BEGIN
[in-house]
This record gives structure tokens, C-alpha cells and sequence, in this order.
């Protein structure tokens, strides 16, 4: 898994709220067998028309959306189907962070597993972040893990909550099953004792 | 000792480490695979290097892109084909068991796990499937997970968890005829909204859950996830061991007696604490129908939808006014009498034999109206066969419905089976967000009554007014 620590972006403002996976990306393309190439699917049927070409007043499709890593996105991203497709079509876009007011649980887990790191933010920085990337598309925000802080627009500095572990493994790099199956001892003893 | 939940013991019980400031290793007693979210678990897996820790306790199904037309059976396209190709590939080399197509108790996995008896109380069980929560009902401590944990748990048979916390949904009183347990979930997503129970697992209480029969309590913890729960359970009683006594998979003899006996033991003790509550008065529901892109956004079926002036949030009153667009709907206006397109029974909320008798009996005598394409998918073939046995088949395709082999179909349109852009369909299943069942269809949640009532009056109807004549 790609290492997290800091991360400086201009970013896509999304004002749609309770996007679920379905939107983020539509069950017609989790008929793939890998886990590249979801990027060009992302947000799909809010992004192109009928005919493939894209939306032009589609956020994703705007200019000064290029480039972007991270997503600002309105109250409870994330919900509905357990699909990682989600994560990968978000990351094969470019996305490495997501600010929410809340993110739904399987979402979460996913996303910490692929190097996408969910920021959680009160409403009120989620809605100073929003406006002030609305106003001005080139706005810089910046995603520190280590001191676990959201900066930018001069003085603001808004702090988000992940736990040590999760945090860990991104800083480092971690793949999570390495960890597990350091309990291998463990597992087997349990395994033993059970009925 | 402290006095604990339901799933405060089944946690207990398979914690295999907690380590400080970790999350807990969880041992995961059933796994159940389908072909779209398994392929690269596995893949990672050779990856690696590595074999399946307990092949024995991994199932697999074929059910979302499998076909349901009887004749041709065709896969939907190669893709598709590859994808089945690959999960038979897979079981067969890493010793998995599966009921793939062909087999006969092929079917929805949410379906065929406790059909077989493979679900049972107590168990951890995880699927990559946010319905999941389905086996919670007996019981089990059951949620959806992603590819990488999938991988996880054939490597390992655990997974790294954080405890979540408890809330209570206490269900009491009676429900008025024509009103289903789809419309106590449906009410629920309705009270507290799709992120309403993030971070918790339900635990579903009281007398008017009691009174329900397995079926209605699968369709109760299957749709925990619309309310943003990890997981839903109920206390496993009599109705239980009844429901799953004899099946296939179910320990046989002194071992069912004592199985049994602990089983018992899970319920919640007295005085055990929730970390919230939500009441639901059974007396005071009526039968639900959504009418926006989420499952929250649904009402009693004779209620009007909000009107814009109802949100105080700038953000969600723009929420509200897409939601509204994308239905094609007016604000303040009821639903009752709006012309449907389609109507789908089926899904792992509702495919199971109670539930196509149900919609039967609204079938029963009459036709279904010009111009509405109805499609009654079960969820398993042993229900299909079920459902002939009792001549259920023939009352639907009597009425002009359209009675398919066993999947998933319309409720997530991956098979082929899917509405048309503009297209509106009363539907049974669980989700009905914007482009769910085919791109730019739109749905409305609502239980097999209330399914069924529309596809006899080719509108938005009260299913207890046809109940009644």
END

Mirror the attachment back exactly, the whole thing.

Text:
[in-house]
This record gives structure tokens, C-alpha cells and sequence, in this order.
């Protein structure tokens, strides 16, 4: 898994709220067998028309959306189907962070597993972040893990909550099953004792 | 000792480490695979290097892109084909068991796990499937997970968890005829909204859950996830061991007696604490129908939808006014009498034999109206066969419905089976967000009554007014 620590972006403002996976990306393309190439699917049927070409007043499709890593996105991203497709079509876009007011649980887990790191933010920085990337598309925000802080627009500095572990493994790099199956001892003893 | 939940013991019980400031290793007693979210678990897996820790306790199904037309059976396209190709590939080399197509108790996995008896109380069980929560009902401590944990748990048979916390949904009183347990979930997503129970697992209480029969309590913890729960359970009683006594998979003899006996033991003790509550008065529901892109956004079926002036949030009153667009709907206006397109029974909320008798009996005598394409998918073939046995088949395709082999179909349109852009369909299943069942269809949640009532009056109807004549 790609290492997290800091991360400086201009970013896509999304004002749609309770996007679920379905939107983020539509069950017609989790008929793939890998886990590249979801990027060009992302947000799909809010992004192109009928005919493939894209939306032009589609956020994703705007200019000064290029480039972007991270997503600002309105109250409870994330919900509905357990699909990682989600994560990968978000990351094969470019996305490495997501600010929410809340993110739904399987979402979460996913996303910490692929190097996408969910920021959680009160409403009120989620809605100073929003406006002030609305106003001005080139706005810089910046995603520190280590001191676990959201900066930018001069003085603001808004702090988000992940736990040590999760945090860990991104800083480092971690793949999570390495960890597990350091309990291998463990597992087997349990395994033993059970009925 | 402290006095604990339901799933405060089944946690207990398979914690295999907690380590400080970790999350807990969880041992995961059933796994159940389908072909779209398994392929690269596995893949990672050779990856690696590595074999399946307990092949024995991994199932697999074929059910979302499998076909349901009887004749041709065709896969939907190669893709598709590859994808089945690959999960038979897979079981067969890493010793998995599966009921793939062909087999006969092929079917929805949410379906065929406790059909077989493979679900049972107590168990951890995880699927990559946010319905999941389905086996919670007996019981089990059951949620959806992603590819990488999938991988996880054939490597390992655990997974790294954080405890979540408890809330209570206490269900009491009676429900008025024509009103289903789809419309106590449906009410629920309705009270507290799709992120309403993030971070918790339900635990579903009281007398008017009691009174329900397995079926209605699968369709109760299957749709925990619309309310943003990890997981839903109920206390496993009599109705239980009844429901799953004899099946296939179910320990046989002194071992069912004592199985049994602990089983018992899970319920919640007295005085055990929730970390919230939500009441639901059974007396005071009526039968639900959504009418926006989420499952929250649904009402009693004779209620009007909000009107814009109802949100105080700038953000969600723009929420509200897409939601509204994308239905094609007016604000303040009821639903009752709006012309449907389609109507789908089926899904792992509702495919199971109670539930196509149900919609039967609204079938029963009459036709279904010009111009509405109805499609009654079960969820398993042993229900299909079920459902002939009792001549259920023939009352639907009597009425002009359209009675398919066993999947998933319309409720997530991956098979082929899917509405048309503009297209509106009363539907049974669980989700009905914007482009769910085919791109730019739109749905409305609502239980097999209330399914069924529309596809006899080719509108938005009260299913207890046809109940009644």